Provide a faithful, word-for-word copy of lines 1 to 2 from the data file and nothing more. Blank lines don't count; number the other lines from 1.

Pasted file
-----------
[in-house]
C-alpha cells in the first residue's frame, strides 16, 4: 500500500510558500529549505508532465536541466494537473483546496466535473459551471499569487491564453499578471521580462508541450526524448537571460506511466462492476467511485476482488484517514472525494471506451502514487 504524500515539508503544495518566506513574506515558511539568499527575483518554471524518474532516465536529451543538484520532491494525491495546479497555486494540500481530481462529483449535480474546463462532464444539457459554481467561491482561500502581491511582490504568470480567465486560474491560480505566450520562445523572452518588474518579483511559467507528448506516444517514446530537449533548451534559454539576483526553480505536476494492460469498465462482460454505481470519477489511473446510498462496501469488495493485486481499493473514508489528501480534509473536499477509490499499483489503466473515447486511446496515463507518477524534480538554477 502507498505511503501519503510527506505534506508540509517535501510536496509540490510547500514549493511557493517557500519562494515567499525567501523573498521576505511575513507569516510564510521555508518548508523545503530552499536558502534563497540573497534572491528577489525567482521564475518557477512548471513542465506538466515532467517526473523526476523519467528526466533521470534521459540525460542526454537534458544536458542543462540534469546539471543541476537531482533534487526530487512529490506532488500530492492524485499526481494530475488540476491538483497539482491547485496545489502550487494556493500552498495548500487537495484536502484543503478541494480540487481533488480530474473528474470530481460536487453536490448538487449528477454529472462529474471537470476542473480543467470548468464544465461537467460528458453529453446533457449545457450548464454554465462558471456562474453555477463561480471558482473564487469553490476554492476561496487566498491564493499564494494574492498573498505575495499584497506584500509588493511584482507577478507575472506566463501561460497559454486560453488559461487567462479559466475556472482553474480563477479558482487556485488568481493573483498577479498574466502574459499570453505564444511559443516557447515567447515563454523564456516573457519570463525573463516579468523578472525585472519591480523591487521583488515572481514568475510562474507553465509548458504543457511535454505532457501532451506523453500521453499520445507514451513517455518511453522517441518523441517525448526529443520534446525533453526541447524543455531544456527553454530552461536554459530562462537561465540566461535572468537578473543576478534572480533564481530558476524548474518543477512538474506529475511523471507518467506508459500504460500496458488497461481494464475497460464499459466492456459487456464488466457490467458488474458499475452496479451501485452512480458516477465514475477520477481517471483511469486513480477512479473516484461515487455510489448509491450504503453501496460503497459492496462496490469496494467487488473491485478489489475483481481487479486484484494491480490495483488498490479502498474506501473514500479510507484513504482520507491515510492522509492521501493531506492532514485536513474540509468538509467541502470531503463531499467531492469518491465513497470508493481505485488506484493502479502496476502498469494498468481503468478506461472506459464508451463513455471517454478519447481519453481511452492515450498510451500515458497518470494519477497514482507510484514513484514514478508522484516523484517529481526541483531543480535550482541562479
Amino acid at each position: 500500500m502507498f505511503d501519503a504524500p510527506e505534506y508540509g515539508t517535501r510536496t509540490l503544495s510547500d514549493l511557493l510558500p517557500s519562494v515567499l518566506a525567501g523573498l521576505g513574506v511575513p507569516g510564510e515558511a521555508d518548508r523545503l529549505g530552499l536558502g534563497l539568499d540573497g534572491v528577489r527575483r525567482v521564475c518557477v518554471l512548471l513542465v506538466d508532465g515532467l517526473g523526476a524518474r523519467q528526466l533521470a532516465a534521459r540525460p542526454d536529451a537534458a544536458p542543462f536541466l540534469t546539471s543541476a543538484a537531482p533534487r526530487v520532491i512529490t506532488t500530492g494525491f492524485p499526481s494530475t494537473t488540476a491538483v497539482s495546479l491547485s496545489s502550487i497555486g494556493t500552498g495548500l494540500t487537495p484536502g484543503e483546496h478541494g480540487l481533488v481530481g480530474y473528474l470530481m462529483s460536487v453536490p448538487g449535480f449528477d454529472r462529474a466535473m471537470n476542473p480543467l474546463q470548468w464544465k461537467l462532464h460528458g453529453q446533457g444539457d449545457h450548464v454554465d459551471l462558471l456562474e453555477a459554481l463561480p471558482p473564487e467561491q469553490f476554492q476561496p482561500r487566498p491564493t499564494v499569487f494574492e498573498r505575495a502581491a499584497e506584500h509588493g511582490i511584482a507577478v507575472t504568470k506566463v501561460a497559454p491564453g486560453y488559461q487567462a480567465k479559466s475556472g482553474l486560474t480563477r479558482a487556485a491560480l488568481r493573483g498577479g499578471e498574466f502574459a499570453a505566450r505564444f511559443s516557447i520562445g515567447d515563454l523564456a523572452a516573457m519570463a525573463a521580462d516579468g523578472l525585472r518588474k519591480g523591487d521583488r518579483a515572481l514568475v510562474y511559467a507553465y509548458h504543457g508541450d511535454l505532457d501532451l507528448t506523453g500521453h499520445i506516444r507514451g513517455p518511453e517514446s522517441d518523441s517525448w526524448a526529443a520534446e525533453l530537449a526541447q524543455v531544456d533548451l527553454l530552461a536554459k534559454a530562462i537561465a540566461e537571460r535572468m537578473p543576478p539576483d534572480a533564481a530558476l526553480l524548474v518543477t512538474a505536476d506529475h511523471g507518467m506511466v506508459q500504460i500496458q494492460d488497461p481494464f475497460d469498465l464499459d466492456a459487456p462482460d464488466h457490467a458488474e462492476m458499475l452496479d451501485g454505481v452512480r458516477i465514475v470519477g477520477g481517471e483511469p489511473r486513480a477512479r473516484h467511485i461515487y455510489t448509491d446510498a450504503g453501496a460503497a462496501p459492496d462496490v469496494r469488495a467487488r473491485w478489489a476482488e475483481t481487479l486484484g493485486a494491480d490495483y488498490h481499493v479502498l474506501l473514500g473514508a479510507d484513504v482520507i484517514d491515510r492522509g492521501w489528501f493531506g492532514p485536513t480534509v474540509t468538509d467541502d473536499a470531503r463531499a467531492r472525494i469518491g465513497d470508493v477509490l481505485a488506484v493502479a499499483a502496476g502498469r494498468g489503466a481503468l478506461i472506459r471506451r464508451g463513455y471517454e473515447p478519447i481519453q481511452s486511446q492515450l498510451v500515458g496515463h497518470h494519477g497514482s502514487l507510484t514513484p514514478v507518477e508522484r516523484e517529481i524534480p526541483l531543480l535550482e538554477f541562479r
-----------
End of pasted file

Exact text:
[in-house]
C-alpha cells in the first residue's frame, strides 16, 4: 500500500510558500529549505508532465536541466494537473483546496466535473459551471499569487491564453499578471521580462508541450526524448537571460506511466462492476467511485476482488484517514472525494471506451502514487 504524500515539508503544495518566506513574506515558511539568499527575483518554471524518474532516465536529451543538484520532491494525491495546479497555486494540500481530481462529483449535480474546463462532464444539457459554481467561491482561500502581491511582490504568470480567465486560474491560480505566450520562445523572452518588474518579483511559467507528448506516444517514446530537449533548451534559454539576483526553480505536476494492460469498465462482460454505481470519477489511473446510498462496501469488495493485486481499493473514508489528501480534509473536499477509490499499483489503466473515447486511446496515463507518477524534480538554477 502507498505511503501519503510527506505534506508540509517535501510536496509540490510547500514549493511557493517557500519562494515567499525567501523573498521576505511575513507569516510564510521555508518548508523545503530552499536558502534563497540573497534572491528577489525567482521564475518557477512548471513542465506538466515532467517526473523526476523519467528526466533521470534521459540525460542526454537534458544536458542543462540534469546539471543541476537531482533534487526530487512529490506532488500530492492524485499526481494530475488540476491538483497539482491547485496545489502550487494556493500552498495548500487537495484536502484543503478541494480540487481533488480530474473528474470530481460536487453536490448538487449528477454529472462529474471537470476542473480543467470548468464544465461537467460528458453529453446533457449545457450548464454554465462558471456562474453555477463561480471558482473564487469553490476554492476561496487566498491564493499564494494574492498573498505575495499584497506584500509588493511584482507577478507575472506566463501561460497559454486560453488559461487567462479559466475556472482553474480563477479558482487556485488568481493573483498577479498574466502574459499570453505564444511559443516557447515567447515563454523564456516573457519570463525573463516579468523578472525585472519591480523591487521583488515572481514568475510562474507553465509548458504543457511535454505532457501532451506523453500521453499520445507514451513517455518511453522517441518523441517525448526529443520534446525533453526541447524543455531544456527553454530552461536554459530562462537561465540566461535572468537578473543576478534572480533564481530558476524548474518543477512538474506529475511523471507518467506508459500504460500496458488497461481494464475497460464499459466492456459487456464488466457490467458488474458499475452496479451501485452512480458516477465514475477520477481517471483511469486513480477512479473516484461515487455510489448509491450504503453501496460503497459492496462496490469496494467487488473491485478489489475483481481487479486484484494491480490495483488498490479502498474506501473514500479510507484513504482520507491515510492522509492521501493531506492532514485536513474540509468538509467541502470531503463531499467531492469518491465513497470508493481505485488506484493502479502496476502498469494498468481503468478506461472506459464508451463513455471517454478519447481519453481511452492515450498510451500515458497518470494519477497514482507510484514513484514514478508522484516523484517529481526541483531543480535550482541562479